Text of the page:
Sunday, December 12 is the Catholic feast day of Our Lady of Guadalupe, one of the most important holidays in the Mexican calendar. According to tradition, the Virgin of Guadalupe appeared to an indigenous peasant named Juan Diego four times in December of 1531. She was trying to use Juan Diego as an advocate to get a church built in her honor, but the local bishop wouldn’t believe the Indian’s story until Juan Diego provided physical proof. After the Virgin Mary’s final appearance on December 12, her image was miraculously imprinted on the cloak (called a tilma) that Juan Diego wore, in order to corroborate his story.
That cloak is the relic venerated today in a church built on the hill of Tepeyac, outside Mexico City, where Mary originally appeared to Juan Diego. Her protection of the diverse populations of Mexico—Indians and creoles, rich and poor—lead to fervent devotion, and Nuestra Señora de Guadalupe remains a potent symbol of Mexican identity and culture even today.
The IMA is proud to highlight an important recent acquisition featuring the Virgin of Guadalupe. The painting was created in Mexico around 1700, and copies the image of the Virgin of Guadalupe as she appears on the relic of Juan Diego’s cloak. The central image of the Virgin is embellished by symbolic elements and by narrative scenes in the four corners that illustrate her four appearances to Juan Diego.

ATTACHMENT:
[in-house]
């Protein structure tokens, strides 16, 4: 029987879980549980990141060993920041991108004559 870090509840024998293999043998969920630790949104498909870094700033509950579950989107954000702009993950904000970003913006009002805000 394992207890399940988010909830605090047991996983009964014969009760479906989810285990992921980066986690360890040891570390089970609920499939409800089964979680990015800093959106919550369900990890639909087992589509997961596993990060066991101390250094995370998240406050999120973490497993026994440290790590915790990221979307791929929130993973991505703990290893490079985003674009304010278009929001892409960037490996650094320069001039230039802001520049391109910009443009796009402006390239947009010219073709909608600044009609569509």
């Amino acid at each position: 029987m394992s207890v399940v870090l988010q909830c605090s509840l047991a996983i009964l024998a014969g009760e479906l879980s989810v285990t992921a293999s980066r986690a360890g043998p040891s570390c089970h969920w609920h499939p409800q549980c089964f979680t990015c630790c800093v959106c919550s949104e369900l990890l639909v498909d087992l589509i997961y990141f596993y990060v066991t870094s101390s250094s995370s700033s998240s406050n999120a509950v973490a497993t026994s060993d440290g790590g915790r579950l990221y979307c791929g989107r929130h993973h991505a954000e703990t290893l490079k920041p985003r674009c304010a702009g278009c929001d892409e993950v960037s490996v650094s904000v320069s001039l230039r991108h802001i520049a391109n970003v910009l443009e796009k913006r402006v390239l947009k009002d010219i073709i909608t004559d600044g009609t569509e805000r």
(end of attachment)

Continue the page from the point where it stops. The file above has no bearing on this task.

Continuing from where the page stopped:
The IMA’s Virgin of Guadalupe was also featured in a pair of ArtBabble videos: a conversation between IMA director Maxwell Anderson and curator Ronda Kasl about the painting’s history, and conservator Christina O’Connell’s discussion of its conservation treatment. See the videos below and learn more about this tremendous work.
Love this work? You can come see it in celebration of Our Lady of Guadalupe’s Feast Day this weekend. The painting is prominently displayed in the gallery, just in front of the elevators on the museum’s second floor, directly off Pulliam Great Hall.